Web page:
Today is Free RPG Day! In celebration of this fact, I’m going to go ahead a point you toward my Free Stuff page, on which there are four free games that you can download. They’re all Creative Commons too, so you can do shit with them according to their licenses. There’s a game about jury duty, a game about post-apocalyptic parkour runners, a game about a time-travelling 80s hair metal band, and a game about angel PIs who hunt down demons on Earth. Enjoy, spread the love, and leave feedback!
Posted on : 06-12-2013 | By : Brian | In : Becoming, News, Role-Playing Games
Posted on : 06-10-2013 | By : Brian | In : News, Role-Playing Games, TheDemolishedOnes
Posted on : 05-20-2013 | By : Brian | In : Game Design, Role-Playing Games, Writing and Freelancing
This is a thing I’ve been thinking about lately. It’s an evolution of the comfort zone mechanic that I came up with a little while ago, but altered to work with a cyberpunk corporate espionage game I’m working on called Wetwork.
The idea is that your character sheet is a Venn diagram. You write things inside each of the sections of the Venn diagram, and those things inform what you’re good at doing. There’s a lot of overlap and bleed between the different sections, which is what you’d expect from a Venn diagram.
Things inside the Venn diagram are your comfort zone; these are the things you’re good at, the things that make you a badass corporate operative. Stuff gets written outside of your comfort zone too, and these are the things that you can do, but you fail at least as often as you succeed.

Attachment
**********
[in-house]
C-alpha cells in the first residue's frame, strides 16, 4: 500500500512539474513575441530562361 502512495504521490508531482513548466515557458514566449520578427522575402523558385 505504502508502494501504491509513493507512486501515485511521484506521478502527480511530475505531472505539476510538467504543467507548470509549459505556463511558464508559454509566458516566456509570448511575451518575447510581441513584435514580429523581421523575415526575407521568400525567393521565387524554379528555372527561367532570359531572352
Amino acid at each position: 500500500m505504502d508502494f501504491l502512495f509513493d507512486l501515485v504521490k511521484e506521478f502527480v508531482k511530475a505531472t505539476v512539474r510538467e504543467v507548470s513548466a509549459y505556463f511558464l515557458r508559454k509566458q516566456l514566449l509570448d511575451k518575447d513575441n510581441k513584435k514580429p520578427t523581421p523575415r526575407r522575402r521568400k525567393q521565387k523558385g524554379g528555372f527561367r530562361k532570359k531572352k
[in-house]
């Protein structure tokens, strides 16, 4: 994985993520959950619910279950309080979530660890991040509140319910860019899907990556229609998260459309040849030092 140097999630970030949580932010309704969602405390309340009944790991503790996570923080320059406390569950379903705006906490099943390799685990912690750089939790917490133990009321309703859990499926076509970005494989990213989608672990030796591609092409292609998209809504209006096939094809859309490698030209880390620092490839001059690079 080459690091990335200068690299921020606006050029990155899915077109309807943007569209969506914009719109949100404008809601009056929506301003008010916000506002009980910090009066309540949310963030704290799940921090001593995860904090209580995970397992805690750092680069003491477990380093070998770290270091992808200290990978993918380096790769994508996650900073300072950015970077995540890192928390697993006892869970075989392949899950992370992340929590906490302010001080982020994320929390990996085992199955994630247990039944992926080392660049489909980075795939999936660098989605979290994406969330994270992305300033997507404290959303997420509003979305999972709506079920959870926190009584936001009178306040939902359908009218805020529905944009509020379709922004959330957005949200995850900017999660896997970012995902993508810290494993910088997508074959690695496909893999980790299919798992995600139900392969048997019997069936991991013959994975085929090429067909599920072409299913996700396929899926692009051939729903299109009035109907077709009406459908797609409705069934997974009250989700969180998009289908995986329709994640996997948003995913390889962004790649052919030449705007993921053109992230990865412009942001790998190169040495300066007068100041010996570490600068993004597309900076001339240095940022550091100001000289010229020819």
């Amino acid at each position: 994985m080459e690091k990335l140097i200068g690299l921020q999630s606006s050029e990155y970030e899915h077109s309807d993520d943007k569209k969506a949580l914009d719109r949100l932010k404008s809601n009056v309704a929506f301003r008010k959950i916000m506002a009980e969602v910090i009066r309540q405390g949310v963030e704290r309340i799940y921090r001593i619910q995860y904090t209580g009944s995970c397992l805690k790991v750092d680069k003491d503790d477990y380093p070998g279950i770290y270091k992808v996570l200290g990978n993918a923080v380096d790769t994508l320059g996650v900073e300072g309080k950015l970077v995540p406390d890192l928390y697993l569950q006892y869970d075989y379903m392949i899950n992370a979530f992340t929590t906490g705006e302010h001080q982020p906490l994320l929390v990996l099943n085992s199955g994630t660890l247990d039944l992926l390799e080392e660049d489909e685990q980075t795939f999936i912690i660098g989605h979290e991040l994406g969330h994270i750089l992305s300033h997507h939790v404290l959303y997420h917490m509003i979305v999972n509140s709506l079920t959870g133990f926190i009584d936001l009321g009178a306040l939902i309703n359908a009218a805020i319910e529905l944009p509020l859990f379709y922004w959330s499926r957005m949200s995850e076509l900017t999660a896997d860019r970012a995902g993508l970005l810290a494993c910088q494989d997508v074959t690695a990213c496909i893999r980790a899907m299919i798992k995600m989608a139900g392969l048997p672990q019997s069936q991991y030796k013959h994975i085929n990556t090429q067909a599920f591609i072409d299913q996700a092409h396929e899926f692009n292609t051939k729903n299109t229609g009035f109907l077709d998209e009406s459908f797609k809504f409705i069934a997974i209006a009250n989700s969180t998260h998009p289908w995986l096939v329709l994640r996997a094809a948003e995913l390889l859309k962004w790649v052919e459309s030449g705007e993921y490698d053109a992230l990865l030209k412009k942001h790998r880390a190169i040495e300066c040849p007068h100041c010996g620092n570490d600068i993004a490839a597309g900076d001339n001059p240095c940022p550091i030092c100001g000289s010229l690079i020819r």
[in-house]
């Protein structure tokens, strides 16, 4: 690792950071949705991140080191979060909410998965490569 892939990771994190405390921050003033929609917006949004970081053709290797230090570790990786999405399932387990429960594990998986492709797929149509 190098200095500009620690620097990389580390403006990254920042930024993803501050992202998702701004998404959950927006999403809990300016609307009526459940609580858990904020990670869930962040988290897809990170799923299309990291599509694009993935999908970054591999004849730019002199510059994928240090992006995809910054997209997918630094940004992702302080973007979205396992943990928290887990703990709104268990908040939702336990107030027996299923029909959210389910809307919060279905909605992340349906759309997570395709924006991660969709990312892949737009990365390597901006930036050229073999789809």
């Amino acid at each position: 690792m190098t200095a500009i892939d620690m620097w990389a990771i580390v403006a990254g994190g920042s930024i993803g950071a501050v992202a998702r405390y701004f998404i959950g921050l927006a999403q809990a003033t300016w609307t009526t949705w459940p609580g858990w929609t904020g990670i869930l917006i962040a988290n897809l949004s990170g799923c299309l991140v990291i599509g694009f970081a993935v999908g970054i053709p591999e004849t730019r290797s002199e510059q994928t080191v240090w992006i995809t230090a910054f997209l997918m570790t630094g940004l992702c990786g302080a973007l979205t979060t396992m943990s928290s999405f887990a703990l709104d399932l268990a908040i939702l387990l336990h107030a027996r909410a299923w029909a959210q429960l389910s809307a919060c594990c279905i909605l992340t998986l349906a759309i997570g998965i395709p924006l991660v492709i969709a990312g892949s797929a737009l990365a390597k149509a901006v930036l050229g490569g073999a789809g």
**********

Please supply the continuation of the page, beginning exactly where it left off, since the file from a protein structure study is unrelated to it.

You grow more when you call upon things outside your comfort zone, but you’re more likely to succeed when you stick to things inside your comfort zone. Throughout play, things move from section to section, and each section has its own implications. Trust, for example, is potentially very powerful when called upon, but it’s also dangerous to trust people because they can betray you to greater effect.
Posted on : 04-19-2013 | By : Brian | In : Becoming, BecomingRPG, Game Design, Role-Playing Games
Something I’ve been noodling with today.
The things inside the circle represent your comfort zone; the things outside of the circle are things that are outside of your comfort zone. In this case we’ve got a lawyer who’s been forced to do some less-than-legal things lately; maybe she’s on the run from the law after being falsely accused of something.
The idea is that, when you perform actions with the things inside your comfort zone, you’re likelihood of success is very high. Maybe you even auto-succeed; I’m not sure yet. However, the only way your character grows and gains new skills is by trying things outside her comfort zone, things she’ll more than likely fail at when she attempts them. You get a high chance of success or you get growth; you never get both.
Posted on : 04-11-2013 | By : Brian | In : Becoming, News, Role-Playing Games
Posted on : 04-09-2013 | By : Brian | In : Game Design, Role-Playing Games, Writing and Freelancing
So I have this idea for something I might want to make at some point. I’m going to assume for the sake of this post that you’re familiar with Wild Blue, my Fate Core setting. The idea I have in mind is a game I’m currently calling Into the Blue; it’s a game about what happens when the Powers first manifest.
So you have a few very powerful individuals, individuals who can shape the course of history, and a budding empire that doesn’t quite know what to do with them.
The mechanic that made me think of this is a tweak on a damage system: namely that the environment is what takes “damage”, not the characters. Damage is probably the wrong word, because it’s not limited to negative or violent effects. The Powers are potent individuals, individuals with the capacity to affect great change. The game represents this by allowing the Powers (and their enemies) to alter their environment, placing tags on the city, the army they’re fighting, the situation, the world; whatever makes sense. It’s not a fully fleshed-out idea yet, but it’s one that I think has potential.